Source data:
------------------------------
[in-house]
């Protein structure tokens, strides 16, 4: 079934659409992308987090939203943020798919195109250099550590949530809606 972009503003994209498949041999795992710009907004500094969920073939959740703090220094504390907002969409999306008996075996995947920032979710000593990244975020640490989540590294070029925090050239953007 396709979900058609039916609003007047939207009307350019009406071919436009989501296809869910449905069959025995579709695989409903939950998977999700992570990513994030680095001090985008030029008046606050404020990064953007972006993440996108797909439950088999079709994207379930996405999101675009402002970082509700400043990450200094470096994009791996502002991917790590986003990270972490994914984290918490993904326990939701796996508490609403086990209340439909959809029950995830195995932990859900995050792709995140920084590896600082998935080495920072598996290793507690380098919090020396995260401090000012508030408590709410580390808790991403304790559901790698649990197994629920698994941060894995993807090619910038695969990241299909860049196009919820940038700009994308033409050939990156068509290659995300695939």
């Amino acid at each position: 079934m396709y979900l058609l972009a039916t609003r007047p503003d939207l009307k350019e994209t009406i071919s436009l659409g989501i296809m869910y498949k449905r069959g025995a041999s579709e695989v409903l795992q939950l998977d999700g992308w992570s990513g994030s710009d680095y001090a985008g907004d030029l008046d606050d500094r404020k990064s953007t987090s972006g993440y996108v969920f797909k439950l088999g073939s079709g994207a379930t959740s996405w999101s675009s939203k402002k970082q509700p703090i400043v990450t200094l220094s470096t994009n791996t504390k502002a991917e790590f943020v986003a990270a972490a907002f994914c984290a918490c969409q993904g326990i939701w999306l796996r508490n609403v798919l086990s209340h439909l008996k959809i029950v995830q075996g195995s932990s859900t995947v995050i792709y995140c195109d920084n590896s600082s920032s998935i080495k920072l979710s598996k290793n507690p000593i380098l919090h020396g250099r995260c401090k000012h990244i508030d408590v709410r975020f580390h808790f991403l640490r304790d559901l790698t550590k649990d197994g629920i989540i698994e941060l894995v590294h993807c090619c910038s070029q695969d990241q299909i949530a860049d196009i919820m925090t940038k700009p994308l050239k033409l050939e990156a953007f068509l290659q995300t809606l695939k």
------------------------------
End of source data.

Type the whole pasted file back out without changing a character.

[in-house]
């Protein structure tokens, strides 16, 4: 079934659409992308987090939203943020798919195109250099550590949530809606 972009503003994209498949041999795992710009907004500094969920073939959740703090220094504390907002969409999306008996075996995947920032979710000593990244975020640490989540590294070029925090050239953007 396709979900058609039916609003007047939207009307350019009406071919436009989501296809869910449905069959025995579709695989409903939950998977999700992570990513994030680095001090985008030029008046606050404020990064953007972006993440996108797909439950088999079709994207379930996405999101675009402002970082509700400043990450200094470096994009791996502002991917790590986003990270972490994914984290918490993904326990939701796996508490609403086990209340439909959809029950995830195995932990859900995050792709995140920084590896600082998935080495920072598996290793507690380098919090020396995260401090000012508030408590709410580390808790991403304790559901790698649990197994629920698994941060894995993807090619910038695969990241299909860049196009919820940038700009994308033409050939990156068509290659995300695939």
């Amino acid at each position: 079934m396709y979900l058609l972009a039916t609003r007047p503003d939207l009307k350019e994209t009406i071919s436009l659409g989501i296809m869910y498949k449905r069959g025995a041999s579709e695989v409903l795992q939950l998977d999700g992308w992570s990513g994030s710009d680095y001090a985008g907004d030029l008046d606050d500094r404020k990064s953007t987090s972006g993440y996108v969920f797909k439950l088999g073939s079709g994207a379930t959740s996405w999101s675009s939203k402002k970082q509700p703090i400043v990450t200094l220094s470096t994009n791996t504390k502002a991917e790590f943020v986003a990270a972490a907002f994914c984290a918490c969409q993904g326990i939701w999306l796996r508490n609403v798919l086990s209340h439909l008996k959809i029950v995830q075996g195995s932990s859900t995947v995050i792709y995140c195109d920084n590896s600082s920032s998935i080495k920072l979710s598996k290793n507690p000593i380098l919090h020396g250099r995260c401090k000012h990244i508030d408590v709410r975020f580390h808790f991403l640490r304790d559901l790698t550590k649990d197994g629920i989540i698994e941060l894995v590294h993807c090619c910038s070029q695969d990241q299909i949530a860049d196009i919820m925090t940038k700009p994308l050239k033409l050939e990156a953007f068509l290659q995300t809606l695939k």